Having said this, supplements may contain active ingredients and these may have a strong effect on the body in terms of unexpected side-effects. Another thing to be wary of is that supplements are not medicines, so one cannot really replace the medicine with supplements. Some supplements may interact with your prescription medicines and give you really bad side-effects they may reduce the effect of your medicines, they can break-down your medicine, or they may even produce some combinatorial effects with your medicine to produce unexpected side effects. Some may increase bleeding and should therefore also be stopped if you are about to have a surgery or take blood thinning medications.

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    People With Inflammatory Bowel Disease Or Similar Conditions

    If your body struggles to absorb vitamins properly especially fat-soluble vitamins it will also struggle to maintain healthy levels of vitamin D. IBS, celiac disease, Crohns disease, liver disease, cystic fibrosis, and ulcerative colitis are all examples of health conditions that could impair vitamin D absorption.

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    Risks And Side Effects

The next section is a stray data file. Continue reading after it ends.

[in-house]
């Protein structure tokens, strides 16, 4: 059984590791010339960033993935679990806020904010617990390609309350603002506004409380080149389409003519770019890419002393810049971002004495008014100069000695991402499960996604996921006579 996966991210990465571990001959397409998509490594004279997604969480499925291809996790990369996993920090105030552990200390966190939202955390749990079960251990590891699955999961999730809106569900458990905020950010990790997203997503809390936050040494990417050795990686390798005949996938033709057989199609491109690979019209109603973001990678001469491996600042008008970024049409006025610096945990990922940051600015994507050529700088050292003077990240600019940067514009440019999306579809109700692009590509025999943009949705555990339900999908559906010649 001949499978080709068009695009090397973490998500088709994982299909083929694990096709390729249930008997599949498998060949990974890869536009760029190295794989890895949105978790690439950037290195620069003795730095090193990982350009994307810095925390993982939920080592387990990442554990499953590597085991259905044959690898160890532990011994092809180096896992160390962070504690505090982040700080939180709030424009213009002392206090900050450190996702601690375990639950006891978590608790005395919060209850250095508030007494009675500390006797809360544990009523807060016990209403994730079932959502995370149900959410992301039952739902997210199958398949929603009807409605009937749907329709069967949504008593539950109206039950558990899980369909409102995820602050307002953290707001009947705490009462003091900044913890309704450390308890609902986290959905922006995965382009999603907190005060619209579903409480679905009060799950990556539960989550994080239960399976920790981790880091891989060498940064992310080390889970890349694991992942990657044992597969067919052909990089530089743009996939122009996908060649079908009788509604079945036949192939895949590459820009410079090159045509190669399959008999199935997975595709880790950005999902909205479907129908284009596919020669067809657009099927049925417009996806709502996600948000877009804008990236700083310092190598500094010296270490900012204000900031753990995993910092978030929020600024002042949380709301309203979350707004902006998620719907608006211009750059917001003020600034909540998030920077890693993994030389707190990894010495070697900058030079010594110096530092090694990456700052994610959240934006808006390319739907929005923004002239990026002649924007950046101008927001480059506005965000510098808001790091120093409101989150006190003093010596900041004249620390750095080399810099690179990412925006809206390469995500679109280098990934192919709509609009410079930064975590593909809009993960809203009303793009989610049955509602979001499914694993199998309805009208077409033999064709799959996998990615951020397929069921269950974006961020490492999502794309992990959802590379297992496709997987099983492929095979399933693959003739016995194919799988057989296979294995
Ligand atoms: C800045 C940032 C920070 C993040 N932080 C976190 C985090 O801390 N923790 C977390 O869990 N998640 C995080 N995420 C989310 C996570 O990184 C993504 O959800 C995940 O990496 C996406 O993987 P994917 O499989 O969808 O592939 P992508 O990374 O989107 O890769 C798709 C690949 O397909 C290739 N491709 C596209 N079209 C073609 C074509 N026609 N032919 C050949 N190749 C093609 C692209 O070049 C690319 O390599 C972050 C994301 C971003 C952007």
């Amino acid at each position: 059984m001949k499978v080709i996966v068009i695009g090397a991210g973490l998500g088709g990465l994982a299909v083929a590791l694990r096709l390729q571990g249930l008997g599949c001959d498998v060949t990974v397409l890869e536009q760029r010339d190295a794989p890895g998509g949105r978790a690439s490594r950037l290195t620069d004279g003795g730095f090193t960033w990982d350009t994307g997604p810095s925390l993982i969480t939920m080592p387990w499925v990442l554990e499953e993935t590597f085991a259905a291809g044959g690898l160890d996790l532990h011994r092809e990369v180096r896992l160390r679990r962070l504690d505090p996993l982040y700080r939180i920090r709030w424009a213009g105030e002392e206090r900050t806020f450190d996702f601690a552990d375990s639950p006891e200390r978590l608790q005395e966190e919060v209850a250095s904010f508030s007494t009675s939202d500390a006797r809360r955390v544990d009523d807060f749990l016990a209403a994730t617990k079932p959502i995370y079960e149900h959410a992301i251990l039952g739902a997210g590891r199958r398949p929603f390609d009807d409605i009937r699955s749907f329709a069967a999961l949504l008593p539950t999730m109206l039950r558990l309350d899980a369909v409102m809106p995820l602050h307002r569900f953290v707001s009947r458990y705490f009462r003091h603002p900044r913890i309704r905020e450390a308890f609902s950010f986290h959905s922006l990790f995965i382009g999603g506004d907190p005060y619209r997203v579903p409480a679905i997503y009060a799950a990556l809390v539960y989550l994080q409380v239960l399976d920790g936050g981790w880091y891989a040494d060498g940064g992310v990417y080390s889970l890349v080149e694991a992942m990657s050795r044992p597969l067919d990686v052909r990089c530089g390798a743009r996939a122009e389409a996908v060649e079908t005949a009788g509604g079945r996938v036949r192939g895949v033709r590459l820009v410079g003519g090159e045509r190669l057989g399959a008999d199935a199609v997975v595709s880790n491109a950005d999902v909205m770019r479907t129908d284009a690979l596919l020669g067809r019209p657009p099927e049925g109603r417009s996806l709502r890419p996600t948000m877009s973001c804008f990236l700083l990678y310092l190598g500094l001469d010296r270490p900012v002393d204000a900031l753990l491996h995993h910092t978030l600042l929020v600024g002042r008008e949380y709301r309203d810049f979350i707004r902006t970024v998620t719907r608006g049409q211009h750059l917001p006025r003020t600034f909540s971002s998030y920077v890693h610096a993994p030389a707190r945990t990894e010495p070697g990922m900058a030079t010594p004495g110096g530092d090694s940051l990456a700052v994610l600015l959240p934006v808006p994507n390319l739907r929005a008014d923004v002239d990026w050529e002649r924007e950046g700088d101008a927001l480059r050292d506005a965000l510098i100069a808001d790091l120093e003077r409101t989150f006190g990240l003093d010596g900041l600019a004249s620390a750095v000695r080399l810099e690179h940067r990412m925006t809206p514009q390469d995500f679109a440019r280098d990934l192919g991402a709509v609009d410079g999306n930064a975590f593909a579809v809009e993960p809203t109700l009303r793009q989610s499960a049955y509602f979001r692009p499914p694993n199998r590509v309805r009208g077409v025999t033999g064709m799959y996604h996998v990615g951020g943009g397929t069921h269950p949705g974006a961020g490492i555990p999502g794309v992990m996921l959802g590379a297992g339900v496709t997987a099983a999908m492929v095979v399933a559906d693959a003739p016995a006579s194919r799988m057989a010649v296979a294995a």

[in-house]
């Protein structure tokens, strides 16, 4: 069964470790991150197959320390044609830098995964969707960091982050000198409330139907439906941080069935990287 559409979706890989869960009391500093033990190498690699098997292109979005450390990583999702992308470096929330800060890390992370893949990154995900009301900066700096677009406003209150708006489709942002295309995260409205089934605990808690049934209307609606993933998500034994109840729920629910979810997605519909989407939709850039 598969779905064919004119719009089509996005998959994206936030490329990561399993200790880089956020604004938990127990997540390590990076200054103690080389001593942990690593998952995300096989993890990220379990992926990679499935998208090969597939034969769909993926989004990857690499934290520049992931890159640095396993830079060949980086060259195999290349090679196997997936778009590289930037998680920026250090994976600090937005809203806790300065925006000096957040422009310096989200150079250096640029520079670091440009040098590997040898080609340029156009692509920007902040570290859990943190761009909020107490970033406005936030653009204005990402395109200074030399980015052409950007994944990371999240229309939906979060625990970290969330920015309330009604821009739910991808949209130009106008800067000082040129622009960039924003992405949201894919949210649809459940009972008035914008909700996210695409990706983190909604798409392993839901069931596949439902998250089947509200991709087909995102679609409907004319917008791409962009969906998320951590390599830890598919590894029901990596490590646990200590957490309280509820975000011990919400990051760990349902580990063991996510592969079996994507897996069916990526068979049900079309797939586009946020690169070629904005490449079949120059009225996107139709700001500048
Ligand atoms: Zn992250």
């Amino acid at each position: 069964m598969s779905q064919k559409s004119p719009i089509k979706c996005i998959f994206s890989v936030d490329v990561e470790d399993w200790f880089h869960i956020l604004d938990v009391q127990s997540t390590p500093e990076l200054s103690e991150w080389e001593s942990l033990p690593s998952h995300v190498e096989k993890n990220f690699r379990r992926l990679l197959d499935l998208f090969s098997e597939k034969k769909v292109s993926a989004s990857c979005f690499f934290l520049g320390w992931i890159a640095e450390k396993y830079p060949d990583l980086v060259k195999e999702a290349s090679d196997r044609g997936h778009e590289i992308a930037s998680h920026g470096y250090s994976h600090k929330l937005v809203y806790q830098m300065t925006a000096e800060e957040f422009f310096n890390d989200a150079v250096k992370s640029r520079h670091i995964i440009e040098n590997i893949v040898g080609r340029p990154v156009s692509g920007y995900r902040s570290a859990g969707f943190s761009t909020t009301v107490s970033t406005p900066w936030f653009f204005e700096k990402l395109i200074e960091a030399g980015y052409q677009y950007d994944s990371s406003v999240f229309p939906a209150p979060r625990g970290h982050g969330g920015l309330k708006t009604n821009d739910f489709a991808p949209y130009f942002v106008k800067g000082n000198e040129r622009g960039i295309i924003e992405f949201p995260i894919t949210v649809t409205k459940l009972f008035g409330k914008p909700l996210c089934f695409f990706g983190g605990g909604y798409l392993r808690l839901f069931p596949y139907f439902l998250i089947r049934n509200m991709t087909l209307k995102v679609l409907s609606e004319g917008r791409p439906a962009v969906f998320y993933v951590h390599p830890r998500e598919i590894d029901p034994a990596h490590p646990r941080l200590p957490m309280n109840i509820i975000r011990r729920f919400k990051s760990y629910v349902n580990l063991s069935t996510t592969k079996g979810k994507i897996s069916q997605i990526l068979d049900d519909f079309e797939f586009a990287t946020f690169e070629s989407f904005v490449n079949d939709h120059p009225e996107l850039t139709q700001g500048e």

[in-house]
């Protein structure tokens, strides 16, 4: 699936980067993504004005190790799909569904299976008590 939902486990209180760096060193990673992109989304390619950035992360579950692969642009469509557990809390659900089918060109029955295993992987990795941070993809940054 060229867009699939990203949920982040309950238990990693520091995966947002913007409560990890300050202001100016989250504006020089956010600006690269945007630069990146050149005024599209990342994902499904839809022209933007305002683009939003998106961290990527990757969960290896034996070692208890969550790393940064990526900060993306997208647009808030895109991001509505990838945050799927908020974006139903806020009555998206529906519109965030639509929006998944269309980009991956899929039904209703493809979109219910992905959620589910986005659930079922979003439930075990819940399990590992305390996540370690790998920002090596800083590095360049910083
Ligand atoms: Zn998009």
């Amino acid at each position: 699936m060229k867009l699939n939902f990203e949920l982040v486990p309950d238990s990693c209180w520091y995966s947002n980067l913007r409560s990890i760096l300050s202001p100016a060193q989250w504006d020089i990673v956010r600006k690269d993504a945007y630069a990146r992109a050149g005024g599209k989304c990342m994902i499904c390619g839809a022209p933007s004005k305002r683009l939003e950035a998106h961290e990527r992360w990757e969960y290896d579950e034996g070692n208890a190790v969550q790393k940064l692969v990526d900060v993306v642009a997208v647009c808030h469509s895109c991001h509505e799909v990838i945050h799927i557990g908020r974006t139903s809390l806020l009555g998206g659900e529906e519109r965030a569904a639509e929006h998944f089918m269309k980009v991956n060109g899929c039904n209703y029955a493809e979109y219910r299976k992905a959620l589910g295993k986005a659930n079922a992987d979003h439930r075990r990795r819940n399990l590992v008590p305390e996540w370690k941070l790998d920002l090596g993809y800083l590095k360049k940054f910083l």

What happens if you take too much vitamin D? Can you overdose on vitamin D?

    Taking high doses of vitamin D causes your liver to produce a chemical called 25D, which makes calcium accumulate in your bloodstream. Youre most likely to experience symptoms of too much vitamin D when taking supplements in high doses for a long period of time. This can potentially cause side effects if levels of 25 in the blood become elevated.

    Potential side effects can include high blood calcium levels exhaustion abdominal pain and digestive issues like nausea, constipation, diarrhea or loss of appetite increased thirst and dry mouth and possibly kidney stones. The best way to avoid experiencing vitamin D toxicity is to not take very high doses of vitamin D in supplement form, such as 10,000 IU per day for more than several days in a row. Instead, get the vitamin D you need from sunlight, a healthy diet and supplements in the recommended dosage range.